In the UK, lack of woodland management is one of the eight biggest drivers of species decline. Wilder Blean aims to bring transformational change through a controlled trial with bison; a missing keystone species that is able to naturally manage woodlands. A key part of this project will be extensive consultation and engagement with local landowners, interest groups and residents who know and love this area.

European bison are being used in this project because they are ecosystem engineers, meaning that they are able to change their environment through their natural behaviours. Bison can change woodlands in a way that no other animal can, they eat bark and create dust baths which each have benefits for many plants and animals, these are functions that have been missing from our UK woodlands for thousands of years and bringing them back can help restore an abundance of wildlife.

Our overall aim is the restoration of natural processes to a lowland English woodland. This will be achieved through 4 main objectives.

1. A large herbivore assemblage reintroduced to the woodland as ecosystem engineers.
2. By creating a more biodiverse, resilient ecosystem.
3. By people at all levels becoming advocates for the project.
4. By creating a model for the rest of the UK, based on international best practice.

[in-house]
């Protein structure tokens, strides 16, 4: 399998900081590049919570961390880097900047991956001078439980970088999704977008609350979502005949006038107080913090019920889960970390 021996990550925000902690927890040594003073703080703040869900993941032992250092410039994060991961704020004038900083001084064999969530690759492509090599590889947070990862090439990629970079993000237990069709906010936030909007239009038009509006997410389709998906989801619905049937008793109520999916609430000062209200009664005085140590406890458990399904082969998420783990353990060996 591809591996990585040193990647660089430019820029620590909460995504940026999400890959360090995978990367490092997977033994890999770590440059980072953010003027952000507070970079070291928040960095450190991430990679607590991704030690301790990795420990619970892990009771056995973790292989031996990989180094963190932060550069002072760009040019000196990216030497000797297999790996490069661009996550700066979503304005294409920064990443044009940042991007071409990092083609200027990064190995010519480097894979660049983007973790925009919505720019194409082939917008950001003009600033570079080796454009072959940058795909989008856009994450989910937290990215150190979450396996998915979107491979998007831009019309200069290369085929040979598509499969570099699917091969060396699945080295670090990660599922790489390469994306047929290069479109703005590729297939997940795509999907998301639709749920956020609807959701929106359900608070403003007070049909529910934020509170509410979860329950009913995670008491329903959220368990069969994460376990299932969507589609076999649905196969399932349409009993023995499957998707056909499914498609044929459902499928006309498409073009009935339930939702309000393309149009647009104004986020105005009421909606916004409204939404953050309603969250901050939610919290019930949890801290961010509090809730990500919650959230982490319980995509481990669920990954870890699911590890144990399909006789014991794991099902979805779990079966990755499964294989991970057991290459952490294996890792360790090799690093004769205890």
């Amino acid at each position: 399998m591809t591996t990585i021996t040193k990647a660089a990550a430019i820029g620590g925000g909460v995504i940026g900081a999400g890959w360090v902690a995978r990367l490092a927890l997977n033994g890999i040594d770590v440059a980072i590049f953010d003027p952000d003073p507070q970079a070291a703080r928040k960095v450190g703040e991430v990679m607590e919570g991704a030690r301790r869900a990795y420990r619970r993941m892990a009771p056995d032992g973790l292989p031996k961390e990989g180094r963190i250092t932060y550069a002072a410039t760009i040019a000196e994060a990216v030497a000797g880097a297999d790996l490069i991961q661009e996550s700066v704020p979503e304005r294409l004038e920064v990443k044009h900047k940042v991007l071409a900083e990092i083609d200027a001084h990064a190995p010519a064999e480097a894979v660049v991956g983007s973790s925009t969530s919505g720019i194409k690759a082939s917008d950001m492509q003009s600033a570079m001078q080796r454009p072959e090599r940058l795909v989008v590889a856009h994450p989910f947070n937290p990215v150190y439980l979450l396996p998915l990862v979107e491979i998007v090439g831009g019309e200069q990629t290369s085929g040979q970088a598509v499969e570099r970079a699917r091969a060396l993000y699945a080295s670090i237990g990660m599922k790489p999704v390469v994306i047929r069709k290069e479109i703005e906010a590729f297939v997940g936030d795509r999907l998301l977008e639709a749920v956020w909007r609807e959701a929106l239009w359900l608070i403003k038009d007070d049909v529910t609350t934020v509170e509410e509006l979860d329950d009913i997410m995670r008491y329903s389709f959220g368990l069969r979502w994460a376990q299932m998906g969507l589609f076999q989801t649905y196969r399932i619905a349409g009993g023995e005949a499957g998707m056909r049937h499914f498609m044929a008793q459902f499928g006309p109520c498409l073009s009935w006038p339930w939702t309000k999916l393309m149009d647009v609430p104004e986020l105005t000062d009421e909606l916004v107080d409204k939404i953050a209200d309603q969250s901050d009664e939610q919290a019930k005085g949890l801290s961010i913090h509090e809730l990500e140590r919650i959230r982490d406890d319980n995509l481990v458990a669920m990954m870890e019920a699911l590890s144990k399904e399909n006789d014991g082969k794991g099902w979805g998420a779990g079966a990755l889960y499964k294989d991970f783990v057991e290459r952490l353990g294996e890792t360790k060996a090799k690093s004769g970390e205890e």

Our 25 year vision for Kent is: abundant wildlife has been restored across 30% of land and sea, and is being valued as a critical human life support system.
Uniqueness of the project: First ever use of European bison as natural grazers in the UK. A unique situation of a wildlife park situated adjacent to the largest area of ancient woodland in Southern England giving people a chance to engage with a rewilding project like nowhere else in the UK.
Other activities: Community involved, Eco tourism, Education, High-impact communications, Recreational activities, Research
Achievements
Results you aim to accomplish in 10 years from now on: That the evidence-based learning from this project has been taken on by other UK projects, local people think of the project as their own and the bison have become a symbol for the area, supporting the local economy. That the site has significantly increased in biodiversity and natural abundance.
Results so far: Over £3million in funding drawn in to support the set up of this project, stable population of Heath Fritillary butterfly. Successful stakeholder engagement campaign leading to good support for the project. International media coverage.
Exchange
Inspirational value: From working on this project we have found that the British public are far more willing to see nature return to our shores than they get credit for. People know that they are missing out on wildlife experiences and now is the time to put that right. Ambition to make real gains for wildlife at a large scale begets greater investment and therefore we need to dream big if we want to reverse the biodiversity crisis.
Experience you would like to share: Specifications for bison fencing in the UK. Animal crossing points to maintain public access. Stakeholder engagement. Development of an ecological monitoring programme to capture rewilding outcomes. International media experience in conveying rewilding messaging.
Experience you would like to gain: Developing ecotourism opportunities around rewilding projects, how to take projects to the next level through increases in size and with further reintroductions.